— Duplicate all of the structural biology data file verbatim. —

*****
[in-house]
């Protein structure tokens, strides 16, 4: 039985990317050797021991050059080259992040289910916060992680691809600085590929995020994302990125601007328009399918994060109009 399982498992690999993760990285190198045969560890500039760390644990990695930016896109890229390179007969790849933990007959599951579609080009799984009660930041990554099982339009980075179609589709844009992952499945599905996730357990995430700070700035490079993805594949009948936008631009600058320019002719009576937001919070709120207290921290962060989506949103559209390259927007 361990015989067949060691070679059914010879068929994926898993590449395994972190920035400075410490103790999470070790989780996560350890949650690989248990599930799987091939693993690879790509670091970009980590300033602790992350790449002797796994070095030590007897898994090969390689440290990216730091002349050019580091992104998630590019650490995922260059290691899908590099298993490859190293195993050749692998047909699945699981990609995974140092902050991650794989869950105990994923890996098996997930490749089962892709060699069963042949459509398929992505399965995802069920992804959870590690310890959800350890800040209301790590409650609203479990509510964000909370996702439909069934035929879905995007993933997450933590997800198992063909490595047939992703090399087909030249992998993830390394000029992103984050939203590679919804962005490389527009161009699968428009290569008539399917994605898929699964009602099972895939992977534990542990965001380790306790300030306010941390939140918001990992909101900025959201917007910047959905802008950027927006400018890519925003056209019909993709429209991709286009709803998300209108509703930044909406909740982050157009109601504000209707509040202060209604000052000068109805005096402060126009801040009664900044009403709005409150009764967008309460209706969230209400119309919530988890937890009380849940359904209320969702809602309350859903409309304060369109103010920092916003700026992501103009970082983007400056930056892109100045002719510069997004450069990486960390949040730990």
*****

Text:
[in-house]
């Protein structure tokens, strides 16, 4: 039985990317050797021991050059080259992040289910916060992680691809600085590929995020994302990125601007328009399918994060109009 399982498992690999993760990285190198045969560890500039760390644990990695930016896109890229390179007969790849933990007959599951579609080009799984009660930041990554099982339009980075179609589709844009992952499945599905996730357990995430700070700035490079993805594949009948936008631009600058320019002719009576937001919070709120207290921290962060989506949103559209390259927007 361990015989067949060691070679059914010879068929994926898993590449395994972190920035400075410490103790999470070790989780996560350890949650690989248990599930799987091939693993690879790509670091970009980590300033602790992350790449002797796994070095030590007897898994090969390689440290990216730091002349050019580091992104998630590019650490995922260059290691899908590099298993490859190293195993050749692998047909699945699981990609995974140092902050991650794989869950105990994923890996098996997930490749089962892709060699069963042949459509398929992505399965995802069920992804959870590690310890959800350890800040209301790590409650609203479990509510964000909370996702439909069934035929879905995007993933997450933590997800198992063909490595047939992703090399087909030249992998993830390394000029992103984050939203590679919804962005490389527009161009699968428009290569008539399917994605898929699964009602099972895939992977534990542990965001380790306790300030306010941390939140918001990992909101900025959201917007910047959905802008950027927006400018890519925003056209019909993709429209991709286009709803998300209108509703930044909406909740982050157009109601504000209707509040202060209604000052000068109805005096402060126009801040009664900044009403709005409150009764967008309460209706969230209400119309919530988890937890009380849940359904209320969702809602309350859903409309304060369109103010920092916003700026992501103009970082983007400056930056892109100045002719510069997004450069990486960390949040730990």